All that being said, that doesn’t mean that it didn’t feel great when time after time a song was being called and I didn’t know it. There’s several times where I felt so confident that I was familiar with the song that I would be able to pick it up by ear that I didn’t say anything. The song was called, I didn’t say I didn’t know it. But there was a few times where I was like, oh, I don’t know that song and but then I was like but I think I’ll be able to get it. It didn’t feel good having to admit that to people and then there’s that one song I literally didn’t even, I didn’t even recognize it at all. I had to look up a chart. That kind of sucked too because none of the other guys are looking at charts, right? Everybody’s got these songs.

Sure, there was also times throughout the night where one of the other musicians didn’t know a song and so I guess they’re in my spot too but I think the thing that kind of damaged my ego a little bit was that it was so many of them and that everybody else knew the songs. It just made me feel like I need to do more homework here. I clearly need to learn some of these tunes.

So I’ll tell you what I’m doing right now though. I didn’t know all these songs, I immediately jotted them down into the notes on my phone and I’m going to learn every single one of the songs. Even the ones I’m familiar with, I’m going to just like dig into them, right? I’m going to like listen to lots of recordings of these just to make sure I even further have solidified that. I’m going to make sure I learn the melody because I’m a guitar player so it’s cool that I was able to figure out the chords but that doesn’t mean I know the song yet. I need to feel confident that I can play the melody on my instrument.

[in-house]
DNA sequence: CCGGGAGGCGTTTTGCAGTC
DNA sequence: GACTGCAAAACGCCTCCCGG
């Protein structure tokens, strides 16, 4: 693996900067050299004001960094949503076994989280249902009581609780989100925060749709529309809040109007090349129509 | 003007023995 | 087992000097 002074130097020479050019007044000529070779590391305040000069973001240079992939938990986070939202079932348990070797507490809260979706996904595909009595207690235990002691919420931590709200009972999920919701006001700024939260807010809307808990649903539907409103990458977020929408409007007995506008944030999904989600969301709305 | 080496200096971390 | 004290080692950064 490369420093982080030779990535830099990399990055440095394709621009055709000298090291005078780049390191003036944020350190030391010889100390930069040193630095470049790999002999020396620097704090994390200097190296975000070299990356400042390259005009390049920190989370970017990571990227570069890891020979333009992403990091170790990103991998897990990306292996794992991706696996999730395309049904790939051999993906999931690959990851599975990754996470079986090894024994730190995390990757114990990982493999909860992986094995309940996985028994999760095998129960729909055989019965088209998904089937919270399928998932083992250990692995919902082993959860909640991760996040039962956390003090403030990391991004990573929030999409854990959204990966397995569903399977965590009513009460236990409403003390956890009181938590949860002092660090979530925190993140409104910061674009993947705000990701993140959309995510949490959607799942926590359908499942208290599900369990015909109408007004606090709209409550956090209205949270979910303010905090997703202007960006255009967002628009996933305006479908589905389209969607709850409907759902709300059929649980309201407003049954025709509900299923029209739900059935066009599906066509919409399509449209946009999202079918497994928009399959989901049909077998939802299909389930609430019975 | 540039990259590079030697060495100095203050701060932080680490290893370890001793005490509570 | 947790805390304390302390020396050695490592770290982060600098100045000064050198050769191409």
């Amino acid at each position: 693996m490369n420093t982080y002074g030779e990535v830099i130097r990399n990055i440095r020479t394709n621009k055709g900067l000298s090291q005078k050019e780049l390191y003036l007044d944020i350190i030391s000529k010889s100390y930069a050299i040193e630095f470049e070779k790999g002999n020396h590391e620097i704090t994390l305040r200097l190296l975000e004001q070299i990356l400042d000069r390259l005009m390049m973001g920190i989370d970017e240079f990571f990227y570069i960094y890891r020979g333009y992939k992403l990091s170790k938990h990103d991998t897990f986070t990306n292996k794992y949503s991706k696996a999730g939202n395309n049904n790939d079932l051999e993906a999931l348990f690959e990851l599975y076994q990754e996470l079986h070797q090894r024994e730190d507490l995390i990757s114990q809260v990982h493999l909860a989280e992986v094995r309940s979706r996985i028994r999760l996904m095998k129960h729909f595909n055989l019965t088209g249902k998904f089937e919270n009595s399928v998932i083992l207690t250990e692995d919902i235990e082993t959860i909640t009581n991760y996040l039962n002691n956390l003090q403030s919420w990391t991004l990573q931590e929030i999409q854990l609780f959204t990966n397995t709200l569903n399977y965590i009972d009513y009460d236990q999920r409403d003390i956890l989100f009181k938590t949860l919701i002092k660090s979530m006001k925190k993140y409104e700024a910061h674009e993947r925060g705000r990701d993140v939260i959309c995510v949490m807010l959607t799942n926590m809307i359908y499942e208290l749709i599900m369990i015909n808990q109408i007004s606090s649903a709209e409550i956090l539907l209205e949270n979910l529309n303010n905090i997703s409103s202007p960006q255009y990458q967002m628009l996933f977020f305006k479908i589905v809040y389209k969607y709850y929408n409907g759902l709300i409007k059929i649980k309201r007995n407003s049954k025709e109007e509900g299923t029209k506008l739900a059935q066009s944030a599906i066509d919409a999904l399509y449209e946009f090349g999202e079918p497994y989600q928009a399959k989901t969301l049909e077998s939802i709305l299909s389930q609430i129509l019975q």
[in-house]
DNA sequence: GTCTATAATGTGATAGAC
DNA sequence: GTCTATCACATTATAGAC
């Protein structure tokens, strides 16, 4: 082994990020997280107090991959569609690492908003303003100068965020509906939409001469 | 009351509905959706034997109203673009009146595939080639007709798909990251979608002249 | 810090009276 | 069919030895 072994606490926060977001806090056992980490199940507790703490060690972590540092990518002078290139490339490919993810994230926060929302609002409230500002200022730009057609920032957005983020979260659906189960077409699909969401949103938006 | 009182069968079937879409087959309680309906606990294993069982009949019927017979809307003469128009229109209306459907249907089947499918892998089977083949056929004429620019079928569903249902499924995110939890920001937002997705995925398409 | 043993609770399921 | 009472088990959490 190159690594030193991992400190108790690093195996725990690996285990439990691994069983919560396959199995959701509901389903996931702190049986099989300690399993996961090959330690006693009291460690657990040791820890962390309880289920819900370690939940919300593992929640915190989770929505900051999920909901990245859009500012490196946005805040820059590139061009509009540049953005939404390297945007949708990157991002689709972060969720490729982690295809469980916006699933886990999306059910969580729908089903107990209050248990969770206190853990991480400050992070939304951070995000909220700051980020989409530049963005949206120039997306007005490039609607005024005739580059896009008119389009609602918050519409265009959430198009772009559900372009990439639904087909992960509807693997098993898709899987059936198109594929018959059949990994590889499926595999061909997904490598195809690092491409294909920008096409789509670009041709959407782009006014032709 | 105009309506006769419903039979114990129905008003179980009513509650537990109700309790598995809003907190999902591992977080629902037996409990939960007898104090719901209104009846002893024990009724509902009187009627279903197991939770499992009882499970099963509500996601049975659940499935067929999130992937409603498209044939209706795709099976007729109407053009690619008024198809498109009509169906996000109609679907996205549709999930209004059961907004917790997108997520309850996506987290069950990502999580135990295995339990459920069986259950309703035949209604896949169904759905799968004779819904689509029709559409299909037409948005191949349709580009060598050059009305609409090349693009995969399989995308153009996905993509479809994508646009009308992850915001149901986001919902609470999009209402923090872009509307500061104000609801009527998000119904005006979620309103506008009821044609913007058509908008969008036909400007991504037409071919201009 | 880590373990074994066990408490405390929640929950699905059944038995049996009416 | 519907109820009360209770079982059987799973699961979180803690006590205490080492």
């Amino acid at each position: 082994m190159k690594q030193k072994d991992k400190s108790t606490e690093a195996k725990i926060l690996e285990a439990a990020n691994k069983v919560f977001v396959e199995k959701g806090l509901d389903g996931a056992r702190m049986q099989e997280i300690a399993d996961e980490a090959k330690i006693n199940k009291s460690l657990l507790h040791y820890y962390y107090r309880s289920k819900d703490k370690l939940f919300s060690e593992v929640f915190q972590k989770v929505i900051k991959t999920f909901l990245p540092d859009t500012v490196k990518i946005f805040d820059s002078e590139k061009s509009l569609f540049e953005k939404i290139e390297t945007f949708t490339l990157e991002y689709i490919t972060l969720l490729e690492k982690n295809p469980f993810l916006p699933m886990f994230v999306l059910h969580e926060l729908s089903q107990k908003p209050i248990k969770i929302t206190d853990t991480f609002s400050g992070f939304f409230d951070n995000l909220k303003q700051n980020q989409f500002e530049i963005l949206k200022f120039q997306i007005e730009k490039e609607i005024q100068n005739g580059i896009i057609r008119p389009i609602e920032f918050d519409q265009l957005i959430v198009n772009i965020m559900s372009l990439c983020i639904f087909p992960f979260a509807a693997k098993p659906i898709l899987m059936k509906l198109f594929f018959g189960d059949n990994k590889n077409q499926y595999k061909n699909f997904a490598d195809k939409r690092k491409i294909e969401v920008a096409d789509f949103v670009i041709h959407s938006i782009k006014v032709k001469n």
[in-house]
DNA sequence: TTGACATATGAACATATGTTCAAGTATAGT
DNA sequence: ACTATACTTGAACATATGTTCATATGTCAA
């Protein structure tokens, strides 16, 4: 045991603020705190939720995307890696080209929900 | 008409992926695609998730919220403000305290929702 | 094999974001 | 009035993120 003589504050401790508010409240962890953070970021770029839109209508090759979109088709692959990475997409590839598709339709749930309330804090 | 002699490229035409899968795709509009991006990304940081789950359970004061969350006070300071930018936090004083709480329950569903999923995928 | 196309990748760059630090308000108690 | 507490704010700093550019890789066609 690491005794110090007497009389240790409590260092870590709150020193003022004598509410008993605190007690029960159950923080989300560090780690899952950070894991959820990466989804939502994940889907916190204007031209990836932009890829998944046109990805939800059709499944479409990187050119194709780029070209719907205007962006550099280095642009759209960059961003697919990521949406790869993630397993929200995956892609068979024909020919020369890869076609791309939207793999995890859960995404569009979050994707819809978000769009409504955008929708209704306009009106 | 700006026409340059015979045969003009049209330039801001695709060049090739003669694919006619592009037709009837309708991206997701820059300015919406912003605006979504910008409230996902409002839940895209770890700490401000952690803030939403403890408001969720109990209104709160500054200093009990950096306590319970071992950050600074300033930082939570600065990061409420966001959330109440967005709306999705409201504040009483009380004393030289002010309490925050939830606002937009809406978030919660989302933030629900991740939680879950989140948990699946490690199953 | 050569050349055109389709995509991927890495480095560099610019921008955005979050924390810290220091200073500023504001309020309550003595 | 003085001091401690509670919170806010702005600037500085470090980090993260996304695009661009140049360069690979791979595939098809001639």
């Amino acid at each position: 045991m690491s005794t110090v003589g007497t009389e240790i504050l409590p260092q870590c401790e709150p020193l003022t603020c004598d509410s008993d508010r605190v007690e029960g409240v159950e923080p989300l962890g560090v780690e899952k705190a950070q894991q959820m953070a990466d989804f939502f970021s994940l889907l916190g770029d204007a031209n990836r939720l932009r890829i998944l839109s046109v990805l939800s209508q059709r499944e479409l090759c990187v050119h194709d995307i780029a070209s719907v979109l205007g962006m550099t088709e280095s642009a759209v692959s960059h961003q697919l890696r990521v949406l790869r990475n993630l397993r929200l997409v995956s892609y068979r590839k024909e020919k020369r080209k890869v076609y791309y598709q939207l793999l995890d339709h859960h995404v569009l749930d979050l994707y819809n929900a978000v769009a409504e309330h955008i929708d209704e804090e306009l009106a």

I need to make sure that I really dig deep into these songs so that the next time that they’re called next month at this gig, maybe they will be called, maybe they won’t be called but the point is if someone calls one of those tunes, I’m not going to have to worry about it because I’m going to know that song. That’s where I want to be.

So, the main takeaway from this part of my talk today of my experience that I want you to take away and also to reinforce for myself is that we need to take action. We need to have that growth mindset. When something doesn’t go quite as is planned on a gig or maybe there’s something that makes you feel bad about your performance, then that’s a moment to go aha, I need to take action.

What is the problem that needs to be fixed and now I need to do something about it. So that’s exactly what I have done is I’ve gone out and I’m learning all these tunes and learning meaning I’m completely learning them. And even that song where I had to use a chart, I’m going to have to learn that one from scratch because I’m not even familiar with that song.